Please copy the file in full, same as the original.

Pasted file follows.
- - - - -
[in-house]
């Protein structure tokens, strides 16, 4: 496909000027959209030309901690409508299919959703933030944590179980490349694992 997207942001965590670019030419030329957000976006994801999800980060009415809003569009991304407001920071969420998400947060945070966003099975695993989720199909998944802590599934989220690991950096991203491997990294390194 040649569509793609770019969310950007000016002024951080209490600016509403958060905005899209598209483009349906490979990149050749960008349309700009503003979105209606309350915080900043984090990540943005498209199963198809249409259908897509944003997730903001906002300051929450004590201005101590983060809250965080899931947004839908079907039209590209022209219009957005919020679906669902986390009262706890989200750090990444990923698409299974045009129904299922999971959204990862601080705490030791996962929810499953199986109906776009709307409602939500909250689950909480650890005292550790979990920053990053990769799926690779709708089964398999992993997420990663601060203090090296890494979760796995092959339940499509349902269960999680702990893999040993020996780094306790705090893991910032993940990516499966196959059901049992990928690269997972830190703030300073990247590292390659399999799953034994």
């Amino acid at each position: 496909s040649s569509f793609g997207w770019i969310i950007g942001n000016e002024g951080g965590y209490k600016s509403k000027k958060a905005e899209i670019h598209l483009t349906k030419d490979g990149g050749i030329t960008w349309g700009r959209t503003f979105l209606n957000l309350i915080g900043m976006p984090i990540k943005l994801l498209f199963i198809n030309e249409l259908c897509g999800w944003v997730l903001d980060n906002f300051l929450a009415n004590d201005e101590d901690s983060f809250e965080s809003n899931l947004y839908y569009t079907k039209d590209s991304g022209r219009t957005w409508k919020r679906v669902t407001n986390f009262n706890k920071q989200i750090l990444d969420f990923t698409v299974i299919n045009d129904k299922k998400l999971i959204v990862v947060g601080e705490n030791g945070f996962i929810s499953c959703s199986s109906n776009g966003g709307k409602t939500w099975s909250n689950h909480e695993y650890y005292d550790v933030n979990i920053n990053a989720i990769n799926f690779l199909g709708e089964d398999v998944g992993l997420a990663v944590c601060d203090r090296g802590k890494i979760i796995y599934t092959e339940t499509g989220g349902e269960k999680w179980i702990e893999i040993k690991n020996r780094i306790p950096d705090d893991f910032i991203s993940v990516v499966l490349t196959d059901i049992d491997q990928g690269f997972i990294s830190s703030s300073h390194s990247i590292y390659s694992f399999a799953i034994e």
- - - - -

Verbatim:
[in-house]
């Protein structure tokens, strides 16, 4: 496909000027959209030309901690409508299919959703933030944590179980490349694992 997207942001965590670019030419030329957000976006994801999800980060009415809003569009991304407001920071969420998400947060945070966003099975695993989720199909998944802590599934989220690991950096991203491997990294390194 040649569509793609770019969310950007000016002024951080209490600016509403958060905005899209598209483009349906490979990149050749960008349309700009503003979105209606309350915080900043984090990540943005498209199963198809249409259908897509944003997730903001906002300051929450004590201005101590983060809250965080899931947004839908079907039209590209022209219009957005919020679906669902986390009262706890989200750090990444990923698409299974045009129904299922999971959204990862601080705490030791996962929810499953199986109906776009709307409602939500909250689950909480650890005292550790979990920053990053990769799926690779709708089964398999992993997420990663601060203090090296890494979760796995092959339940499509349902269960999680702990893999040993020996780094306790705090893991910032993940990516499966196959059901049992990928690269997972830190703030300073990247590292390659399999799953034994």
């Amino acid at each position: 496909s040649s569509f793609g997207w770019i969310i950007g942001n000016e002024g951080g965590y209490k600016s509403k000027k958060a905005e899209i670019h598209l483009t349906k030419d490979g990149g050749i030329t960008w349309g700009r959209t503003f979105l209606n957000l309350i915080g900043m976006p984090i990540k943005l994801l498209f199963i198809n030309e249409l259908c897509g999800w944003v997730l903001d980060n906002f300051l929450a009415n004590d201005e101590d901690s983060f809250e965080s809003n899931l947004y839908y569009t079907k039209d590209s991304g022209r219009t957005w409508k919020r679906v669902t407001n986390f009262n706890k920071q989200i750090l990444d969420f990923t698409v299974i299919n045009d129904k299922k998400l999971i959204v990862v947060g601080e705490n030791g945070f996962i929810s499953c959703s199986s109906n776009g966003g709307k409602t939500w099975s909250n689950h909480e695993y650890y005292d550790v933030n979990i920053n990053a989720i990769n799926f690779l199909g709708e089964d398999v998944g992993l997420a990663v944590c601060d203090r090296g802590k890494i979760i796995y599934t092959e339940t499509g989220g349902e269960k999680w179980i702990e893999i040993k690991n020996r780094i306790p950096d705090d893991f910032i991203s993940v990516v499966l490349t196959d059901i049992d491997q990928g690269f997972i990294s830190s703030s300073h390194s990247i590292y390659s694992f399999a799953i034994e």